The Koala Health Hub invests in the people responsible for koala care and management.
Support of a veterinary PhD candidate while training in koala health research, clinical care and necropsy;
Clinical care and necropsy training for veterinary students via koala hospital support and dedicated necropsy workshops;
Training in laboratory-based wildlife disease investigation;
Necropsy training and materials to koala care groups;
Online fact sheets and training resources on a range of topics
We are always keen to hear from prospective research students or postdoctoral fellows interested in pursuing studies in koala or wildlife health. If you are interested, please contact Assoc Prof Damien Higgins
The University of Sydney also offers coursework Masters in Wildlife Health and Conservation Management
Our workshops bring together koala carers and advocates, researchers, government and land managers from across all states. They create collaboration and provide an avenue for collective input to research, management and policy priorities.
In February 2015, the KHH hosted a stakeholder workshop of 40 attendees from key koala care groups, universities, state and local government bodies and non-government organisations. The workshop identified key issues for the management of hospitalised, captive and free-ranging koalas including; evidence base for koala care and management, risk assessment for re-release, further facilitation of research through optimal communication and standardization of sampling and secure storage. The outcomes of the workshop were instrumental in forming our strategic plan.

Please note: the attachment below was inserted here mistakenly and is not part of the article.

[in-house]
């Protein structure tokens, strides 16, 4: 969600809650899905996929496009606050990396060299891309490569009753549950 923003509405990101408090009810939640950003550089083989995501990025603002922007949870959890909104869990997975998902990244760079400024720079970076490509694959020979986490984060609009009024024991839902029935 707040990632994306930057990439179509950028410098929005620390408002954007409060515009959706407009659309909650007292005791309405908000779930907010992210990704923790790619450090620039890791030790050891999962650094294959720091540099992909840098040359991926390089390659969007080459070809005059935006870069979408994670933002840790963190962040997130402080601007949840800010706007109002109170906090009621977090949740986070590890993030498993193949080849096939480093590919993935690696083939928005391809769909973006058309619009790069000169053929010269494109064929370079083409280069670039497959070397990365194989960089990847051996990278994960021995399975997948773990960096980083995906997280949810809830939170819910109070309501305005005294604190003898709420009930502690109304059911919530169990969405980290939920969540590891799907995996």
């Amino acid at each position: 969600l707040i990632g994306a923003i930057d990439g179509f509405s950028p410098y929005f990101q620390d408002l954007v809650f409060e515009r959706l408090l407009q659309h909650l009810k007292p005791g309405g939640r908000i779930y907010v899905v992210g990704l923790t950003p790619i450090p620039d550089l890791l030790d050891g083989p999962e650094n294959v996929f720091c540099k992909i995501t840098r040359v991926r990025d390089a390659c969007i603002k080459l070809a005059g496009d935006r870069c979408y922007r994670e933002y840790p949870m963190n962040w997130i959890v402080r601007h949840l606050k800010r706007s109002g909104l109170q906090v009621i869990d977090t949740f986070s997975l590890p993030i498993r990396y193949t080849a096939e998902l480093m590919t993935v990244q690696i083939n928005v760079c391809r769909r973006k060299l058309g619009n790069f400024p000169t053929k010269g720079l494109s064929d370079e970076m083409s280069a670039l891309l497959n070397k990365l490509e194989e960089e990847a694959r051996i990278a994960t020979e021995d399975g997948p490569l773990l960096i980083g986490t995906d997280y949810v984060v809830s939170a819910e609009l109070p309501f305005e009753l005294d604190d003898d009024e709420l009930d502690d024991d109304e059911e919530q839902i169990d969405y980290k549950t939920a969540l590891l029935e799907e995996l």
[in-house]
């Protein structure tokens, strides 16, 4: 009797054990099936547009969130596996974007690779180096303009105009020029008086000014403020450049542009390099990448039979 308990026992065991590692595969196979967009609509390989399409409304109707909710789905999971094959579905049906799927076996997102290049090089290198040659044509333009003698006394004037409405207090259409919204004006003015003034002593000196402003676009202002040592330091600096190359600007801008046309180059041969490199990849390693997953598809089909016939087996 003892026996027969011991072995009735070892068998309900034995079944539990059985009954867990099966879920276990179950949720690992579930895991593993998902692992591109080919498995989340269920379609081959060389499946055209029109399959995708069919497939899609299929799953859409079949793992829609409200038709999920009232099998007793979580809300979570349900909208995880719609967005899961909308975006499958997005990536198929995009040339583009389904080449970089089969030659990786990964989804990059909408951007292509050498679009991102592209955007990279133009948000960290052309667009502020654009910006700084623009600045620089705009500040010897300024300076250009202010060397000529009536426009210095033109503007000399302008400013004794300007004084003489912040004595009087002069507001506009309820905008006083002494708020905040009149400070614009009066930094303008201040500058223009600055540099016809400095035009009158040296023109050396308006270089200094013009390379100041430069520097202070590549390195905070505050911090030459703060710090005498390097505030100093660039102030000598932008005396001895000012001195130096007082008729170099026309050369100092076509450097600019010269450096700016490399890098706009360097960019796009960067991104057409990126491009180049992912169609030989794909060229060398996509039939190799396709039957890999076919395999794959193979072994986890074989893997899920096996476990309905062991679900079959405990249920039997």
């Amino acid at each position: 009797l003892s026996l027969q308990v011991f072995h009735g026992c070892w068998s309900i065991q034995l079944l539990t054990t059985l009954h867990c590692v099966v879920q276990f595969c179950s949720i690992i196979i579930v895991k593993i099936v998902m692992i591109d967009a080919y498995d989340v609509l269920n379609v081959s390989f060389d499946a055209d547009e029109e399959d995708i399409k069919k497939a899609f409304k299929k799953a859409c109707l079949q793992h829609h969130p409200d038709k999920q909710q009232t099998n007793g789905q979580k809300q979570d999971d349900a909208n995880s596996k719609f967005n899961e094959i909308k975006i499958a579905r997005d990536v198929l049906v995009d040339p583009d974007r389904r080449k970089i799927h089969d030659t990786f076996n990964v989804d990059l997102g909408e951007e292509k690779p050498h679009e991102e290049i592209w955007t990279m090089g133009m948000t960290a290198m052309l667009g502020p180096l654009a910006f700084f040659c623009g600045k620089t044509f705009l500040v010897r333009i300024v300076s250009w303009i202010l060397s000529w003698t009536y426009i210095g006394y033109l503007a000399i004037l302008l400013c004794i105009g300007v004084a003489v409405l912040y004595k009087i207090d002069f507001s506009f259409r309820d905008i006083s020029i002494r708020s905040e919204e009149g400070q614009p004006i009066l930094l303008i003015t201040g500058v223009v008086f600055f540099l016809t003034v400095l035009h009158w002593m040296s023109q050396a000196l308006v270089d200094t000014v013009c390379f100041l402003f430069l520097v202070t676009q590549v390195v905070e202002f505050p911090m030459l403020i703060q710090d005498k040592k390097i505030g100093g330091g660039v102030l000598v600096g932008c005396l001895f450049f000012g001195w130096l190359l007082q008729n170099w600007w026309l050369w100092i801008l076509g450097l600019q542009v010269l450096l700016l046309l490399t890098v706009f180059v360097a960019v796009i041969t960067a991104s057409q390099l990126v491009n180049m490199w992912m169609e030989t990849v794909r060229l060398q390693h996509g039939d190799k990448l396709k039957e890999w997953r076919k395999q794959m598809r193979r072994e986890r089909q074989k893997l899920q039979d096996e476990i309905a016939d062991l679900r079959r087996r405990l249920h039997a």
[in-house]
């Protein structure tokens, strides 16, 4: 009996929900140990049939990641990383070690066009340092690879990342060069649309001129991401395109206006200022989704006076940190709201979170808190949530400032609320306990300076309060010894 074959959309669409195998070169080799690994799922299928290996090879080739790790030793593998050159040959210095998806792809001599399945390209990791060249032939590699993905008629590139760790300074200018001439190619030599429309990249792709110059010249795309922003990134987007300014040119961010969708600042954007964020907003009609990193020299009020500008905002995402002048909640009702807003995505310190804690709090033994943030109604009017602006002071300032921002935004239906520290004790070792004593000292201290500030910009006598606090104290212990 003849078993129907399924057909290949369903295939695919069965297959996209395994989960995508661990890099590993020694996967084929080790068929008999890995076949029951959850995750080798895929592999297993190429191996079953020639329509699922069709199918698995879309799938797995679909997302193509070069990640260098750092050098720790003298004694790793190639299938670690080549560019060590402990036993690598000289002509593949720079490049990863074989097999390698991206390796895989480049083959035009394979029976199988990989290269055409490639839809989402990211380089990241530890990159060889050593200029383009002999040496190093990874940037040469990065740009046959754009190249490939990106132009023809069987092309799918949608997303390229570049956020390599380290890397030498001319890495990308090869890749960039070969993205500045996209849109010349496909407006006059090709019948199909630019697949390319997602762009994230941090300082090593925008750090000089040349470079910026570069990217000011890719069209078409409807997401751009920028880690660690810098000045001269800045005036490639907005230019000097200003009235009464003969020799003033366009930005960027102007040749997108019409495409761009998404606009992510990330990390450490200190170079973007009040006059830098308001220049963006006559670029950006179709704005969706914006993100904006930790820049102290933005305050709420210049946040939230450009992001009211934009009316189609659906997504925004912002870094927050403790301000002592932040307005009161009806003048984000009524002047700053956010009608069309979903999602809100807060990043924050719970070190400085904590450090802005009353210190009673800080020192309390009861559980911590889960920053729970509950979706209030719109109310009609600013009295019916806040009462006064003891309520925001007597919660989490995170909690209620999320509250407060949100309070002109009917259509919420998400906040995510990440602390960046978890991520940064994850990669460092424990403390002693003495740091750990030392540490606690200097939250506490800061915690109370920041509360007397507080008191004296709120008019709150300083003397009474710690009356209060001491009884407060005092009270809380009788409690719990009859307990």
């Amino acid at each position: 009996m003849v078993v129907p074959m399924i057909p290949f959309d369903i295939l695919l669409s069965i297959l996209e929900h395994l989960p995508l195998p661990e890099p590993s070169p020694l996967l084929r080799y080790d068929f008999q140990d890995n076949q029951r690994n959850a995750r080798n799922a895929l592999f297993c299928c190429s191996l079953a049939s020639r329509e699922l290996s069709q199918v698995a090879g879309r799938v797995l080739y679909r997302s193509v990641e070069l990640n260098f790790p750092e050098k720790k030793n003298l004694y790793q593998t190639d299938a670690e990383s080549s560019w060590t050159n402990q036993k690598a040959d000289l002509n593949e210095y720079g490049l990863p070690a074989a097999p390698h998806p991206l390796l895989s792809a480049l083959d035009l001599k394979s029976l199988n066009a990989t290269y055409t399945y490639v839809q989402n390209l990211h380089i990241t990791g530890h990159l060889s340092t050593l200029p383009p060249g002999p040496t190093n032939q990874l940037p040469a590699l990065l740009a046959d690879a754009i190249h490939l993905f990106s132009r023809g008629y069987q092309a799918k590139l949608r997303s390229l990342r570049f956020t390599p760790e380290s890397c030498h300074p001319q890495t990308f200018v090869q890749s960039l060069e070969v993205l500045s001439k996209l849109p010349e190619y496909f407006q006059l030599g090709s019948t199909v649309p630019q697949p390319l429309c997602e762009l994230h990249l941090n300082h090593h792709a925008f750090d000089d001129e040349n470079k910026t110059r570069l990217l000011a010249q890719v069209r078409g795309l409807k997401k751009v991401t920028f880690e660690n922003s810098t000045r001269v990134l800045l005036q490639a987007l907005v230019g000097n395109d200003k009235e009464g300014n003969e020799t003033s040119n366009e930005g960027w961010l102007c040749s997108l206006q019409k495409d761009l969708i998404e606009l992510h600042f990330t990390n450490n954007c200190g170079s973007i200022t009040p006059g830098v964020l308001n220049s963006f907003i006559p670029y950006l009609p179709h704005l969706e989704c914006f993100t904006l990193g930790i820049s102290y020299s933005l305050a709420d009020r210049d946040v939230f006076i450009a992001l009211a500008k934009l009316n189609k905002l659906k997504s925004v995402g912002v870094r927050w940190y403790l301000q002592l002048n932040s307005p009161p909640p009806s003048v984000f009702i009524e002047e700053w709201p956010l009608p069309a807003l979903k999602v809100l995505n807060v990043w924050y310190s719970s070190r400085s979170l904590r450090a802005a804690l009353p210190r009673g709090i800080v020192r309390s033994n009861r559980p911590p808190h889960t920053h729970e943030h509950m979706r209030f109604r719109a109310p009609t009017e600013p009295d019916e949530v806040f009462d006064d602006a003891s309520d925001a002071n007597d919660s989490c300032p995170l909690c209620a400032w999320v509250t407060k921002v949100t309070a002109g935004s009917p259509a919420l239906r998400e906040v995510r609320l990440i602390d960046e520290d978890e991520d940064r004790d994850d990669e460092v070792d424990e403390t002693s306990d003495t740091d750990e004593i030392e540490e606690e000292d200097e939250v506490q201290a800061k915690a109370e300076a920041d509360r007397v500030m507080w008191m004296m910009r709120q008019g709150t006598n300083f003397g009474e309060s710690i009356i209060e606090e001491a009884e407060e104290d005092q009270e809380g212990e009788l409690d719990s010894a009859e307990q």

Our second, larger, national workshop in 2016 was focused on the issue of koala release and translocation, which is becoming a topical but complex aspect of management of koalas as habitats are increasingly threatened and fragmented. The workshop highlighted the diverse range of issues facing koalas and their managers nationally, as well as the diversity of approaches being taken. The unique opportunity to bring together koala care groups, researchers, NGOs, the zoo community and representatives from local and state governments across Australia sparked new collaborations, and paved the way for coordinated input of collective expertise to state and federal koala management plans and policy.